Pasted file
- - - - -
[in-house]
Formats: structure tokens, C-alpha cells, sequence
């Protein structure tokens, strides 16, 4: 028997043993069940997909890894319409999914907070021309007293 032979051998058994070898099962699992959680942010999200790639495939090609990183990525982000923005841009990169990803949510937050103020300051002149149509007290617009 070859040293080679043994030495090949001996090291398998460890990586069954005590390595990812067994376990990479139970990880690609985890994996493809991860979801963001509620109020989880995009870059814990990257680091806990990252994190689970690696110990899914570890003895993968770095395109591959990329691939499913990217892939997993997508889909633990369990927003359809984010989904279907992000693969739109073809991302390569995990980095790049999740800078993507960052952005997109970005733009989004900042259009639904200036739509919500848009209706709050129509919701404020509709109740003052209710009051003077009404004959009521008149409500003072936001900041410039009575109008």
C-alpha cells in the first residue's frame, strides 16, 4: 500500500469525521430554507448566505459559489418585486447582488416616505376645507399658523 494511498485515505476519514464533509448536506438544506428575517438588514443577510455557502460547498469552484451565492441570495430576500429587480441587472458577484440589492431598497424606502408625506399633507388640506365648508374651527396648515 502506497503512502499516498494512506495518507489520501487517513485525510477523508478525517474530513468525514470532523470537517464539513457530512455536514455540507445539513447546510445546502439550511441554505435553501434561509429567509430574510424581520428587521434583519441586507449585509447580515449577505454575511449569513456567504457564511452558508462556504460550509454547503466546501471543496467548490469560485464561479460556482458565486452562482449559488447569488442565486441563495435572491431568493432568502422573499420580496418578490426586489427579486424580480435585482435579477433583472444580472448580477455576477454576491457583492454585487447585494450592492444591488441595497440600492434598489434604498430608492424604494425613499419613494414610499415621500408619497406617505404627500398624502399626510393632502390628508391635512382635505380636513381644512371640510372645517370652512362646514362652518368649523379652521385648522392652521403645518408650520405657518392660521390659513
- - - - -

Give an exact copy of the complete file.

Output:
[in-house]
Formats: structure tokens, C-alpha cells, sequence
């Protein structure tokens, strides 16, 4: 028997043993069940997909890894319409999914907070021309007293 032979051998058994070898099962699992959680942010999200790639495939090609990183990525982000923005841009990169990803949510937050103020300051002149149509007290617009 070859040293080679043994030495090949001996090291398998460890990586069954005590390595990812067994376990990479139970990880690609985890994996493809991860979801963001509620109020989880995009870059814990990257680091806990990252994190689970690696110990899914570890003895993968770095395109591959990329691939499913990217892939997993997508889909633990369990927003359809984010989904279907992000693969739109073809991302390569995990980095790049999740800078993507960052952005997109970005733009989004900042259009639904200036739509919500848009209706709050129509919701404020509709109740003052209710009051003077009404004959009521008149409500003072936001900041410039009575109008």
C-alpha cells in the first residue's frame, strides 16, 4: 500500500469525521430554507448566505459559489418585486447582488416616505376645507399658523 494511498485515505476519514464533509448536506438544506428575517438588514443577510455557502460547498469552484451565492441570495430576500429587480441587472458577484440589492431598497424606502408625506399633507388640506365648508374651527396648515 502506497503512502499516498494512506495518507489520501487517513485525510477523508478525517474530513468525514470532523470537517464539513457530512455536514455540507445539513447546510445546502439550511441554505435553501434561509429567509430574510424581520428587521434583519441586507449585509447580515449577505454575511449569513456567504457564511452558508462556504460550509454547503466546501471543496467548490469560485464561479460556482458565486452562482449559488447569488442565486441563495435572491431568493432568502422573499420580496418578490426586489427579486424580480435585482435579477433583472444580472448580477455576477454576491457583492454585487447585494450592492444591488441595497440600492434598489434604498430608492424604494425613499419613494414610499415621500408619497406617505404627500398624502399626510393632502390628508391635512382635505380636513381644512371640510372645517370652512362646514362652518368649523379652521385648522392652521403645518408650520405657518392660521390659513